2nd August marks the 70th anniversary of the outbreak of the uprising in the Treblinka extermination camp. The signal for the start of the action was an explosion of a grenade thrown onto a barrack of German guards as well as setting fire to the fuel tank. “Not far from the garage a column of fire was in the air,” recalls the last surviving Treblinka prisoner Samuel Willenberg, “In the evil kind of dance the German barracks were burning. Dried pine branches woven into the fence glowed like a snake, which drags behind its fiery tail. The whole Treblinka was in flames.“ The insurgents were armed with guns taken from the guards as well as axes and other tools that the prisoners had used before to do the forestry work.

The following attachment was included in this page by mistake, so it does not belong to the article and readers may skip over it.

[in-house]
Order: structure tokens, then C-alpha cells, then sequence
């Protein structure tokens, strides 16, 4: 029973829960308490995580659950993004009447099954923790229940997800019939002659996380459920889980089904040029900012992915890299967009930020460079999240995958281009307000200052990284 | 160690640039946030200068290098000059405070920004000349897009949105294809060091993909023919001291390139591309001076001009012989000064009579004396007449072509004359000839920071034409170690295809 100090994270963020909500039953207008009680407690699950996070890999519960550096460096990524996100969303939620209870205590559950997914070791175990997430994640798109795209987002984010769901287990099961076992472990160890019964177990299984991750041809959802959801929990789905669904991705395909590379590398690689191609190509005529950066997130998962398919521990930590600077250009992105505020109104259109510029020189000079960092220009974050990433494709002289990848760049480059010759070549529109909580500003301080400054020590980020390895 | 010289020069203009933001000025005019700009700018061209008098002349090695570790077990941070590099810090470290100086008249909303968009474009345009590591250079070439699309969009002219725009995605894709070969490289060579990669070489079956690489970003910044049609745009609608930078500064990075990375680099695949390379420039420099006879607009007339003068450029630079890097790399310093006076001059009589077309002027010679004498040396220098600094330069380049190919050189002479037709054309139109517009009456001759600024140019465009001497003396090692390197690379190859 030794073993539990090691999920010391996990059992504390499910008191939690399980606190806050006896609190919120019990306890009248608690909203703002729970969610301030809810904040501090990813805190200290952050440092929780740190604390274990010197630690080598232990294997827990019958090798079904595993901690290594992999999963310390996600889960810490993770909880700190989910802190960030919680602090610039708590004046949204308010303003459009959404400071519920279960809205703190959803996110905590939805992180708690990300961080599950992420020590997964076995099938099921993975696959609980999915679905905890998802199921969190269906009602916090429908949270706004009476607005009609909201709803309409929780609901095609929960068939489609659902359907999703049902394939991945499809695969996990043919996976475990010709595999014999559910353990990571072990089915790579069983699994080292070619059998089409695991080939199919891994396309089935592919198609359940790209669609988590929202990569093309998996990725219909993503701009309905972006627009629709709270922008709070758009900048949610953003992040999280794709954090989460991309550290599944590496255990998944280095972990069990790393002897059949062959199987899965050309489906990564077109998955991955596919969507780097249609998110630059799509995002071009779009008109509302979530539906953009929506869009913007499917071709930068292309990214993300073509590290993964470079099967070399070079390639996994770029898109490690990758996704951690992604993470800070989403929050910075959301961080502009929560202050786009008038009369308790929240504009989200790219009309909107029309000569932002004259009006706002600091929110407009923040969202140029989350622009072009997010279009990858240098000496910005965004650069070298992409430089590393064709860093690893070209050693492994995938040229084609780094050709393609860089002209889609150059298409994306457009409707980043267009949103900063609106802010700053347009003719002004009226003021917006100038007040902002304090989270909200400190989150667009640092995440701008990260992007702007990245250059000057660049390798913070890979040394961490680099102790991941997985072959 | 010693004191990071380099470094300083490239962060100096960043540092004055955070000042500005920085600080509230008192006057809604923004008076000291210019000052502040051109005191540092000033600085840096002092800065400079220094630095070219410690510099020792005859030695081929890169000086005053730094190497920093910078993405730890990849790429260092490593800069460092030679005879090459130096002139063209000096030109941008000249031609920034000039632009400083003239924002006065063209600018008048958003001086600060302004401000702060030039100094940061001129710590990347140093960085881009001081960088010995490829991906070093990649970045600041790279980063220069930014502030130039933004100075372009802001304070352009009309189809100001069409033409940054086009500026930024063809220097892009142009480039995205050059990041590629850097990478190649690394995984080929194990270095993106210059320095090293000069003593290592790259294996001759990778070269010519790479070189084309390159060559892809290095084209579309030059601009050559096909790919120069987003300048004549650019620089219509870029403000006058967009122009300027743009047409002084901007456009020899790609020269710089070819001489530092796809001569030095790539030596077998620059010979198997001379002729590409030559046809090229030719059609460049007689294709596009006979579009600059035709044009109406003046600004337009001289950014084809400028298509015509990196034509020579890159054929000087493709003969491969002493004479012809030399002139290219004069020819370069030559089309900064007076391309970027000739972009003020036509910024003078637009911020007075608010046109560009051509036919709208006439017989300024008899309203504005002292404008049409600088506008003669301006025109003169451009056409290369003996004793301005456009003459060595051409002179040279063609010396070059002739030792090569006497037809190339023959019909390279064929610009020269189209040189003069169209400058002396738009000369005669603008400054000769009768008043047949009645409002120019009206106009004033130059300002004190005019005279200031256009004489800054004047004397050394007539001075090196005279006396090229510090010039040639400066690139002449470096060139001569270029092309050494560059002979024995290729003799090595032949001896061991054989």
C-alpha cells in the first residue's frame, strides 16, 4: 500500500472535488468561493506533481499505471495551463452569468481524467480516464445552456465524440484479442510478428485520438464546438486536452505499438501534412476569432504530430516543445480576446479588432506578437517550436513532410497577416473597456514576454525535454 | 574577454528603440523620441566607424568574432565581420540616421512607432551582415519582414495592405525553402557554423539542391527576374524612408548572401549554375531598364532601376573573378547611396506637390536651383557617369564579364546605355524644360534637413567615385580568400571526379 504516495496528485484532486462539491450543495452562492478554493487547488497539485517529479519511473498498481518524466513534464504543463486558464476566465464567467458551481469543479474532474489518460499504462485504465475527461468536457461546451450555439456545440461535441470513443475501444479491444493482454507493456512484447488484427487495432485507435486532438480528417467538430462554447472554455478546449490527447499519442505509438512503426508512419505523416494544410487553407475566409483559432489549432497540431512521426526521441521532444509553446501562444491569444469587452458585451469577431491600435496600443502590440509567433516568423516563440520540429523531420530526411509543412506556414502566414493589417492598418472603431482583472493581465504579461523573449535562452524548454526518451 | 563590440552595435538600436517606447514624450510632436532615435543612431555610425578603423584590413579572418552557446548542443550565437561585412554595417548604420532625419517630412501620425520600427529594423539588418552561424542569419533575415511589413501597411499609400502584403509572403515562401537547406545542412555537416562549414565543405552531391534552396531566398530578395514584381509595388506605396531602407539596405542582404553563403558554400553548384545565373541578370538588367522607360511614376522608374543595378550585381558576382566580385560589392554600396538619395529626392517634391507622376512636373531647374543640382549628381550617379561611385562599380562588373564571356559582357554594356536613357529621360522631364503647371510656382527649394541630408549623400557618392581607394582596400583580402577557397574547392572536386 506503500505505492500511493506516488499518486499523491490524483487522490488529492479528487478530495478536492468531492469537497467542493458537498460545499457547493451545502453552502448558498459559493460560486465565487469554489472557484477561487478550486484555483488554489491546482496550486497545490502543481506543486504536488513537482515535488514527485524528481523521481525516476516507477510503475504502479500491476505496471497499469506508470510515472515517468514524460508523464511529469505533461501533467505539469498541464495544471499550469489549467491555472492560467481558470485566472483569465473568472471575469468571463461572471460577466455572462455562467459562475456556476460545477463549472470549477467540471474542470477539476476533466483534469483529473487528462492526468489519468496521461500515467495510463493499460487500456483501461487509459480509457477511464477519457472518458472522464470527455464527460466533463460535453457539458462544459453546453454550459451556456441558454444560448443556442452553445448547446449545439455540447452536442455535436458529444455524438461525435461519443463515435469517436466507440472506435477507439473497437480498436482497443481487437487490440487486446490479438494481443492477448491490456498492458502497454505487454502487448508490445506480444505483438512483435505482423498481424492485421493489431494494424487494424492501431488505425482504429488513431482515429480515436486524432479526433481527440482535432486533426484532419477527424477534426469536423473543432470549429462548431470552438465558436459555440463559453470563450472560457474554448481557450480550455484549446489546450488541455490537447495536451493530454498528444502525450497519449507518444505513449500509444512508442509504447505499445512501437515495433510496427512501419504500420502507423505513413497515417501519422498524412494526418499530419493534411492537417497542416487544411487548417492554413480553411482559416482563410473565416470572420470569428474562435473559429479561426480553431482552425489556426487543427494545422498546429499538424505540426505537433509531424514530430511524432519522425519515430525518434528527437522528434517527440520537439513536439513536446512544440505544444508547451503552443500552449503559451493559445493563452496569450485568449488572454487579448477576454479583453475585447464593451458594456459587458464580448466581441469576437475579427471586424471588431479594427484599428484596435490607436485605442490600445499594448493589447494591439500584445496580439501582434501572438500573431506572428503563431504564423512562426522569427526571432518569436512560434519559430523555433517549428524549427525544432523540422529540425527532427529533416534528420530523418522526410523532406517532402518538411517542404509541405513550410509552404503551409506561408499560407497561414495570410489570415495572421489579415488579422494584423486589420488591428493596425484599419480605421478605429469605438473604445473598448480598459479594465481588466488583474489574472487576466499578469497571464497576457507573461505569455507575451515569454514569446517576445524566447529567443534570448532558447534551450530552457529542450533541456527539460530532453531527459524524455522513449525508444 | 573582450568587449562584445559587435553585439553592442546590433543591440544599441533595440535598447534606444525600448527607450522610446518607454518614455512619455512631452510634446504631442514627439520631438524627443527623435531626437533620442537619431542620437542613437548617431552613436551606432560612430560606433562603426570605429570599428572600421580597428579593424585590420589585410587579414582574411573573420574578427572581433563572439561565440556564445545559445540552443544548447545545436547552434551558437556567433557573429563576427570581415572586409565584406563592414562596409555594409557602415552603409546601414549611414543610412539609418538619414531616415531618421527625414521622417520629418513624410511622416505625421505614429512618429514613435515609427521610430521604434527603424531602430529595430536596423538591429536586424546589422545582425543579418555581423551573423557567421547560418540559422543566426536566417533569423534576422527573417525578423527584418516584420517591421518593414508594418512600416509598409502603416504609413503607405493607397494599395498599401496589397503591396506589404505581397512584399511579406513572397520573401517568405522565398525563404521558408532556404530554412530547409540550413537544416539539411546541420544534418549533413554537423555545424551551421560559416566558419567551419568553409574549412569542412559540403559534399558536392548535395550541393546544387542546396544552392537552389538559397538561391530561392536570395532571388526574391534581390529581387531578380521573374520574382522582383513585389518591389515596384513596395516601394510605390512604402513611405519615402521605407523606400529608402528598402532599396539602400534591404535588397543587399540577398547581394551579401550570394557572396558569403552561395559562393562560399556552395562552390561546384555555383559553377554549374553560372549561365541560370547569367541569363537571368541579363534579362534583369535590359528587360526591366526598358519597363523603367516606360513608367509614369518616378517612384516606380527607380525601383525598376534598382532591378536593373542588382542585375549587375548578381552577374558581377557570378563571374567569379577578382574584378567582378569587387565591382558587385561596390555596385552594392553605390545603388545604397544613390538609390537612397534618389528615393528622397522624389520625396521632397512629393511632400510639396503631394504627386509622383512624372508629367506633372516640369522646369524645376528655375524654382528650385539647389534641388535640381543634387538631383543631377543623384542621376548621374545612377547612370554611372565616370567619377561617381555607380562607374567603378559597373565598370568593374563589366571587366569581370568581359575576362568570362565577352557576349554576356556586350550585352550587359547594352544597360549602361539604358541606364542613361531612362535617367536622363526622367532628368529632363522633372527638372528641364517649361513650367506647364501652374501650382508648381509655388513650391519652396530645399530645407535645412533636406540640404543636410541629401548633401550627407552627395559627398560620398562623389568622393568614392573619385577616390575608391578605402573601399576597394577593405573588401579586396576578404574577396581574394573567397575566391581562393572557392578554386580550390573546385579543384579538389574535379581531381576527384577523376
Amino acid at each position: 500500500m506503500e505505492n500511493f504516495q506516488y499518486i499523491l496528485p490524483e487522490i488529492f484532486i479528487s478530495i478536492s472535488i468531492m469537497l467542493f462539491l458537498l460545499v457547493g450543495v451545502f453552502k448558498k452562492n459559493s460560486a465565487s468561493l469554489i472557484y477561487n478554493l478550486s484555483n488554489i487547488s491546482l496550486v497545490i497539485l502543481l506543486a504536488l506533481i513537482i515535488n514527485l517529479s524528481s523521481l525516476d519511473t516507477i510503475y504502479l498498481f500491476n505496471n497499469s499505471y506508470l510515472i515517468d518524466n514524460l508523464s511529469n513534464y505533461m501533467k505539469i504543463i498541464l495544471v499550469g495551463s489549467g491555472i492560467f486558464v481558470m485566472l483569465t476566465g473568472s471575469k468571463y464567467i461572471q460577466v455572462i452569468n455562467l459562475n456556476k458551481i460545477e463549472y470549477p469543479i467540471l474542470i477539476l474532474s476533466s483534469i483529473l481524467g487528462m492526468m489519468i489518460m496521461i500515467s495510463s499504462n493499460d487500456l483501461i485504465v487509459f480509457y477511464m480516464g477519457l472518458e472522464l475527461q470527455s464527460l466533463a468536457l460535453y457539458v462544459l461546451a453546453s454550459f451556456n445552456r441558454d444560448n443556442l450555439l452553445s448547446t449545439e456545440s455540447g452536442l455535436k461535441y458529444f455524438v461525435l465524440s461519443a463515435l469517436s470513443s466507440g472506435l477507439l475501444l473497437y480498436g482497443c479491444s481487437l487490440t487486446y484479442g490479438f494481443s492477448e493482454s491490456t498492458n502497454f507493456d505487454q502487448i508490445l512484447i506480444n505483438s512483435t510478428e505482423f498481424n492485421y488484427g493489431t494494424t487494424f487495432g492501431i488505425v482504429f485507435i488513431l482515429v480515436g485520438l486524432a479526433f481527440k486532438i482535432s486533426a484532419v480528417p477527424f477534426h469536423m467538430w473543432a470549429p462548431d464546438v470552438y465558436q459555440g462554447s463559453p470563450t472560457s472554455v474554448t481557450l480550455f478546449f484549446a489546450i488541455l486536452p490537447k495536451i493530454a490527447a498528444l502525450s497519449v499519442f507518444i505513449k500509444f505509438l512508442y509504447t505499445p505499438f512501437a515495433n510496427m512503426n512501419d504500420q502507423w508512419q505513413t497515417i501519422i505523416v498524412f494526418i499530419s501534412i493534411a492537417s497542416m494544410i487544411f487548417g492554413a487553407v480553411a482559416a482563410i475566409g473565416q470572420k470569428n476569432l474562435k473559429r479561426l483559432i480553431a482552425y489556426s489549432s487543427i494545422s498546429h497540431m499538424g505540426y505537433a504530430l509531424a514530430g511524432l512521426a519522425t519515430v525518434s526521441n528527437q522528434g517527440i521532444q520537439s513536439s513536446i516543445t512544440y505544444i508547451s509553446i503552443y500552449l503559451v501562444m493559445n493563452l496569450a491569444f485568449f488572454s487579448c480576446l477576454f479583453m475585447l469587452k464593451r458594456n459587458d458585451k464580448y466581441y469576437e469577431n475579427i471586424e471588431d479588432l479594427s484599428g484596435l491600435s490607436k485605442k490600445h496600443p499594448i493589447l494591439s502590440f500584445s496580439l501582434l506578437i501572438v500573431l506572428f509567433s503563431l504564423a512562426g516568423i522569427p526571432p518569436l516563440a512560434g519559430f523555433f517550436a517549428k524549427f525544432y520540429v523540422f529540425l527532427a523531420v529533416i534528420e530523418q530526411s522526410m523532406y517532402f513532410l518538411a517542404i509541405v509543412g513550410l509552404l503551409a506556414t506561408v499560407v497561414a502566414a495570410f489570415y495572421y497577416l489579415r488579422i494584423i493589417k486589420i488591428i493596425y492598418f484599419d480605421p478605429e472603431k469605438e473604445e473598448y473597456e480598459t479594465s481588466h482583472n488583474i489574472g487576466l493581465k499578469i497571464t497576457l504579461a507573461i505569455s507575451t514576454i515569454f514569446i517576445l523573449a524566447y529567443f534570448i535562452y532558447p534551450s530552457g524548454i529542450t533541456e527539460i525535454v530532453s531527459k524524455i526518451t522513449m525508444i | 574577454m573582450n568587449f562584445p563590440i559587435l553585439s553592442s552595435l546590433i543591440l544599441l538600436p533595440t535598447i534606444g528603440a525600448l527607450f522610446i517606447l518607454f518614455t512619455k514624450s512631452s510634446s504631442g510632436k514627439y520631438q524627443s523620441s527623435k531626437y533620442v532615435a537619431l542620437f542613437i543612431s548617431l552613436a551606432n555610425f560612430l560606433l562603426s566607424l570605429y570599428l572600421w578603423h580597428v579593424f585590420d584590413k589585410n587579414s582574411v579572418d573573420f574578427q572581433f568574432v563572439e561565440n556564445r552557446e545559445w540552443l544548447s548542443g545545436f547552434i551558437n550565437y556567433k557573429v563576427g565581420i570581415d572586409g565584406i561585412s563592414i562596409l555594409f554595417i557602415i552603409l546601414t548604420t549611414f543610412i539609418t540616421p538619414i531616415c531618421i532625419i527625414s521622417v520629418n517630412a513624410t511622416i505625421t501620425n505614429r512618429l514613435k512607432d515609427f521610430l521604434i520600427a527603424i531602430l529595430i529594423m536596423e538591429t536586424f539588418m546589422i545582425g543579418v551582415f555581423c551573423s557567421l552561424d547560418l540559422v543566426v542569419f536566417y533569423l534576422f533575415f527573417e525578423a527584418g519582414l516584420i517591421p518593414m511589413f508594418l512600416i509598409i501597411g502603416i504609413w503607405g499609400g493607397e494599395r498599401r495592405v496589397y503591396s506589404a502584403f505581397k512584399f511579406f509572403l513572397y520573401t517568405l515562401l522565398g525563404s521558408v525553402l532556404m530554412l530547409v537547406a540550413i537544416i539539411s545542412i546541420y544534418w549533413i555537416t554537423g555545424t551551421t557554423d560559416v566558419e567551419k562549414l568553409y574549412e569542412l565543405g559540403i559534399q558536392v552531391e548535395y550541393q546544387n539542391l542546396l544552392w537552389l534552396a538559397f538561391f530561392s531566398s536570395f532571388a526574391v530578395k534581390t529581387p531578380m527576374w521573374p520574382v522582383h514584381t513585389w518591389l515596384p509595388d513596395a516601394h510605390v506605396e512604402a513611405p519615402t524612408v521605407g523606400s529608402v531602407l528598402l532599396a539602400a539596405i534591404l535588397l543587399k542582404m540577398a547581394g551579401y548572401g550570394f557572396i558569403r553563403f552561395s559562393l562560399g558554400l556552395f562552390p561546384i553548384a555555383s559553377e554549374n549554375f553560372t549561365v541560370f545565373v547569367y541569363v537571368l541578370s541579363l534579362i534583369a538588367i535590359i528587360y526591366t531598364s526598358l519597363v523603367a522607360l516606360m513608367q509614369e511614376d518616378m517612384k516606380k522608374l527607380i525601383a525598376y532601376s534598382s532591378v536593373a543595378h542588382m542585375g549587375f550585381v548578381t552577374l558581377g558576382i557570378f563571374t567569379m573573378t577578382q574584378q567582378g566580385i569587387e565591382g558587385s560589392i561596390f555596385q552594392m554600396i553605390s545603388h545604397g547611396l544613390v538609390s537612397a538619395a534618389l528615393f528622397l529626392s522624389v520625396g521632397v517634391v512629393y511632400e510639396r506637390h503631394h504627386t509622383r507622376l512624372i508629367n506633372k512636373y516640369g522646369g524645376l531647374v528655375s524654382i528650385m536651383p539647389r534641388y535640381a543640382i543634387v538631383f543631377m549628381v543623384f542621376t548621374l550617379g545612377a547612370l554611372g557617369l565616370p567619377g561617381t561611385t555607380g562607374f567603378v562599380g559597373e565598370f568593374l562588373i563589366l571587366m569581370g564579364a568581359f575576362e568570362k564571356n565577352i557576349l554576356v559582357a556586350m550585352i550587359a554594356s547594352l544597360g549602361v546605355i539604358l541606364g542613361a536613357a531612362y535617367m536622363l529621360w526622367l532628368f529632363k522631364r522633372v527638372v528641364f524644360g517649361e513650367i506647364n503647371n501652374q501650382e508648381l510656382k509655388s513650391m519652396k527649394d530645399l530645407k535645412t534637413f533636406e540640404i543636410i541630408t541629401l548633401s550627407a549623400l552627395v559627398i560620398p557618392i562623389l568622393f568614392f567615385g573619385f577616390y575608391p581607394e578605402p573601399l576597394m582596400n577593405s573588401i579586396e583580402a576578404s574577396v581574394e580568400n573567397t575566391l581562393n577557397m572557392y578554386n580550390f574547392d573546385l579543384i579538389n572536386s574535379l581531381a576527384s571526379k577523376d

“From about 800 prisoners remaining then in the camp, at most 300 escaped through the fence and barbed wire surrounding the camp. When we reached the fence, we saw a terrible sight”, wrote Willenberg.
“A lot of scattered corpses. Among the tank barriers stood, upright as monuments, killed prisoners. A human mass forming a kind of bridge was lying on the barbed wires and barriers. The refugees were almost immediately chased after by the Germans and Ukrainian auxiliary troops. Only sixty-eight prisoners managed to escape and see the end of the war.”
In 1943, the Germans, trying to cover all traces of their crimes, began burning the corpses excavated from the mass graves. In November, the camp in Treblinka was closed completely. All the facilities and buildings had been pulled down, and the area was ploughed and then sown with lupine.
Since 23rd July, 1942, when the first transport arrived at Treblinka with the Jews from the Warsaw Ghetto to November of the following year over 800,000 people had been killed.